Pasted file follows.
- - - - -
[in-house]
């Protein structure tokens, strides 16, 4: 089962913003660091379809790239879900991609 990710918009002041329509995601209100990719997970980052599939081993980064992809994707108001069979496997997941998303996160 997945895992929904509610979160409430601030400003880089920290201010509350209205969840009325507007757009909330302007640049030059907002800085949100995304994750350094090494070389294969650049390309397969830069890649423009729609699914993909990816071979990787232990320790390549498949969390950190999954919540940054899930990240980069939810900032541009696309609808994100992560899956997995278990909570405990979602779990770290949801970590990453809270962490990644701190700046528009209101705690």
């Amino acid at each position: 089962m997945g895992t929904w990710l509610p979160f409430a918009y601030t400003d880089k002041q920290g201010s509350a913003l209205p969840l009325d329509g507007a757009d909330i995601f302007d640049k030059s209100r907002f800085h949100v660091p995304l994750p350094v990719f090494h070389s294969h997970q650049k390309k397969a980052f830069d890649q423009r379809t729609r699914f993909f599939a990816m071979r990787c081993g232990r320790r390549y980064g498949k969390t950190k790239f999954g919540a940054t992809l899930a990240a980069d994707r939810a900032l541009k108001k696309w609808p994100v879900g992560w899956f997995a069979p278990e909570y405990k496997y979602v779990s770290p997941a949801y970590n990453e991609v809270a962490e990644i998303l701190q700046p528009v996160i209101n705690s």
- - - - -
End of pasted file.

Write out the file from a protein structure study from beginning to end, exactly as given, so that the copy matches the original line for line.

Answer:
[in-house]
């Protein structure tokens, strides 16, 4: 089962913003660091379809790239879900991609 990710918009002041329509995601209100990719997970980052599939081993980064992809994707108001069979496997997941998303996160 997945895992929904509610979160409430601030400003880089920290201010509350209205969840009325507007757009909330302007640049030059907002800085949100995304994750350094090494070389294969650049390309397969830069890649423009729609699914993909990816071979990787232990320790390549498949969390950190999954919540940054899930990240980069939810900032541009696309609808994100992560899956997995278990909570405990979602779990770290949801970590990453809270962490990644701190700046528009209101705690």
């Amino acid at each position: 089962m997945g895992t929904w990710l509610p979160f409430a918009y601030t400003d880089k002041q920290g201010s509350a913003l209205p969840l009325d329509g507007a757009d909330i995601f302007d640049k030059s209100r907002f800085h949100v660091p995304l994750p350094v990719f090494h070389s294969h997970q650049k390309k397969a980052f830069d890649q423009r379809t729609r699914f993909f599939a990816m071979r990787c081993g232990r320790r390549y980064g498949k969390t950190k790239f999954g919540a940054t992809l899930a990240a980069d994707r939810a900032l541009k108001k696309w609808p994100v879900g992560w899956f997995a069979p278990e909570y405990k496997y979602v779990s770290p997941a949801y970590n990453e991609v809270a962490e990644i998303l701190q700046p528009v996160i209101n705690s």